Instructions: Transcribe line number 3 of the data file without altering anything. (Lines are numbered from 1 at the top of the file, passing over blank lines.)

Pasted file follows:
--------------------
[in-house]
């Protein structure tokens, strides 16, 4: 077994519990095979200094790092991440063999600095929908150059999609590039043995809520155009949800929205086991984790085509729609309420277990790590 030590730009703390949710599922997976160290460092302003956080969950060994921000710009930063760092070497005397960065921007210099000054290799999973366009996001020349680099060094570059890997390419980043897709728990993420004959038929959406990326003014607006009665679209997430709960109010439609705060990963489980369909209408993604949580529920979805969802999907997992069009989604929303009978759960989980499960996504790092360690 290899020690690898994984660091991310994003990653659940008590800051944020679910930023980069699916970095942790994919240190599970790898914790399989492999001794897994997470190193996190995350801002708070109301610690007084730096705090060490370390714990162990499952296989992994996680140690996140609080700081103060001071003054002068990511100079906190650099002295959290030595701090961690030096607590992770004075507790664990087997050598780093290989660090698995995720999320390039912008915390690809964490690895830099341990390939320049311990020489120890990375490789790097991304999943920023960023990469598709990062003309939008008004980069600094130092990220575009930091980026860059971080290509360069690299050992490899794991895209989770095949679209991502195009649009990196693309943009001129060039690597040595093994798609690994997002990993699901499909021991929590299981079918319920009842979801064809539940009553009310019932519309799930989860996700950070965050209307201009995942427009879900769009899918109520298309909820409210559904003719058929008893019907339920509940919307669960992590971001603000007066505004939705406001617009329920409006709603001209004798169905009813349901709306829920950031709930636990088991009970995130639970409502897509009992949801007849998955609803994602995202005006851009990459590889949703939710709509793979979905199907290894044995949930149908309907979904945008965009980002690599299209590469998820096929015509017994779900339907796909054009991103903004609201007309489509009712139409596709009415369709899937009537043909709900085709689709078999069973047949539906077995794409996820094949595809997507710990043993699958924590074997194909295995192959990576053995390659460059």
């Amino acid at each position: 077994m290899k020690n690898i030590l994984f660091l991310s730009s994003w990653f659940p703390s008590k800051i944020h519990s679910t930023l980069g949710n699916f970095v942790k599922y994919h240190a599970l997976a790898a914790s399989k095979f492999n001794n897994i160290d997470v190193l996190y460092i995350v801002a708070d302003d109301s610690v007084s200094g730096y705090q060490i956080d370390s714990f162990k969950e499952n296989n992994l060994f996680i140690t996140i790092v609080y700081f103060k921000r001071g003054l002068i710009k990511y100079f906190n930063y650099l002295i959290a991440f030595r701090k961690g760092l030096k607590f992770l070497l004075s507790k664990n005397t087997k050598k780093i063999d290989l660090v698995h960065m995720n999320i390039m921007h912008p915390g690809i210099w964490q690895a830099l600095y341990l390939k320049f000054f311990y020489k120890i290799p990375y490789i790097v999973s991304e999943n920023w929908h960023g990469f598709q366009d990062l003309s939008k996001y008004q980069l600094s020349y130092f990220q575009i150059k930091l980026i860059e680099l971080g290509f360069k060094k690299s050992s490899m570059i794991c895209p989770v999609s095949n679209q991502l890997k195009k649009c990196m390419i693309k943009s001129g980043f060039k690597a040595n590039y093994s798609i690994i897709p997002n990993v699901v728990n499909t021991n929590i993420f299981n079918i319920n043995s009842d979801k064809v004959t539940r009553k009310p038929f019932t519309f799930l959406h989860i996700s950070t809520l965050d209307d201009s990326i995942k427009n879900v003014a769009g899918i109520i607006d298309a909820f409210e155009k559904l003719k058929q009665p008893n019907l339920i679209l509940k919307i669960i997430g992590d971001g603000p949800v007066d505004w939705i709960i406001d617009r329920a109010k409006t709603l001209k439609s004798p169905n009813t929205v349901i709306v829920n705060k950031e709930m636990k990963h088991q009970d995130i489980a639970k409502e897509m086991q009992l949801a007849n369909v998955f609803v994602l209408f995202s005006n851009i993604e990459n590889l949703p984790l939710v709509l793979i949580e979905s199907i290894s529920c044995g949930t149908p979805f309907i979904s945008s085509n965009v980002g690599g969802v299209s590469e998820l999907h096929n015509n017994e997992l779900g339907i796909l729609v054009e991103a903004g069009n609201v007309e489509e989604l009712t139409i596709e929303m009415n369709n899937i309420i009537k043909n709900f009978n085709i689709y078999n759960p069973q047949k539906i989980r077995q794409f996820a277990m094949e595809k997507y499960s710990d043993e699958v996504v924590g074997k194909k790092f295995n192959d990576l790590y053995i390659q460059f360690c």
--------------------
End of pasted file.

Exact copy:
């Amino acid at each position: 077994m290899k020690n690898i030590l994984f660091l991310s730009s994003w990653f659940p703390s008590k800051i944020h519990s679910t930023l980069g949710n699916f970095v942790k599922y994919h240190a599970l997976a790898a914790s399989k095979f492999n001794n897994i160290d997470v190193l996190y460092i995350v801002a708070d302003d109301s610690v007084s200094g730096y705090q060490i956080d370390s714990f162990k969950e499952n296989n992994l060994f996680i140690t996140i790092v609080y700081f103060k921000r001071g003054l002068i710009k990511y100079f906190n930063y650099l002295i959290a991440f030595r701090k961690g760092l030096k607590f992770l070497l004075s507790k664990n005397t087997k050598k780093i063999d290989l660090v698995h960065m995720n999320i390039m921007h912008p915390g690809i210099w964490q690895a830099l600095y341990l390939k320049f000054f311990y020489k120890i290799p990375y490789i790097v999973s991304e999943n920023w929908h960023g990469f598709q366009d990062l003309s939008k996001y008004q980069l600094s020349y130092f990220q575009i150059k930091l980026i860059e680099l971080g290509f360069k060094k690299s050992s490899m570059i794991c895209p989770v999609s095949n679209q991502l890997k195009k649009c990196m390419i693309k943009s001129g980043f060039k690597a040595n590039y093994s798609i690994i897709p997002n990993v699901v728990n499909t021991n929590i993420f299981n079918i319920n043995s009842d979801k064809v004959t539940r009553k009310p038929f019932t519309f799930l959406h989860i996700s950070t809520l965050d209307d201009s990326i995942k427009n879900v003014a769009g899918i109520i607006d298309a909820f409210e155009k559904l003719k058929q009665p008893n019907l339920i679209l509940k919307i669960i997430g992590d971001g603000p949800v007066d505004w939705i709960i406001d617009r329920a109010k409006t709603l001209k439609s004798p169905n009813t929205v349901i709306v829920n705060k950031e709930m636990k990963h088991q009970d995130i489980a639970k409502e897509m086991q009992l949801a007849n369909v998955f609803v994602l209408f995202s005006n851009i993604e990459n590889l949703p984790l939710v709509l793979i949580e979905s199907i290894s529920c044995g949930t149908p979805f309907i979904s945008s085509n965009v980002g690599g969802v299209s590469e998820l999907h096929n015509n017994e997992l779900g339907i796909l729609v054009e991103a903004g069009n609201v007309e489509e989604l009712t139409i596709e929303m009415n369709n899937i309420i009537k043909n709900f009978n085709i689709y078999n759960p069973q047949k539906i989980r077995q794409f996820a277990m094949e595809k997507y499960s710990d043993e699958v996504v924590g074997k194909k790092f295995n192959d990576l790590y053995i390659q460059f360690c």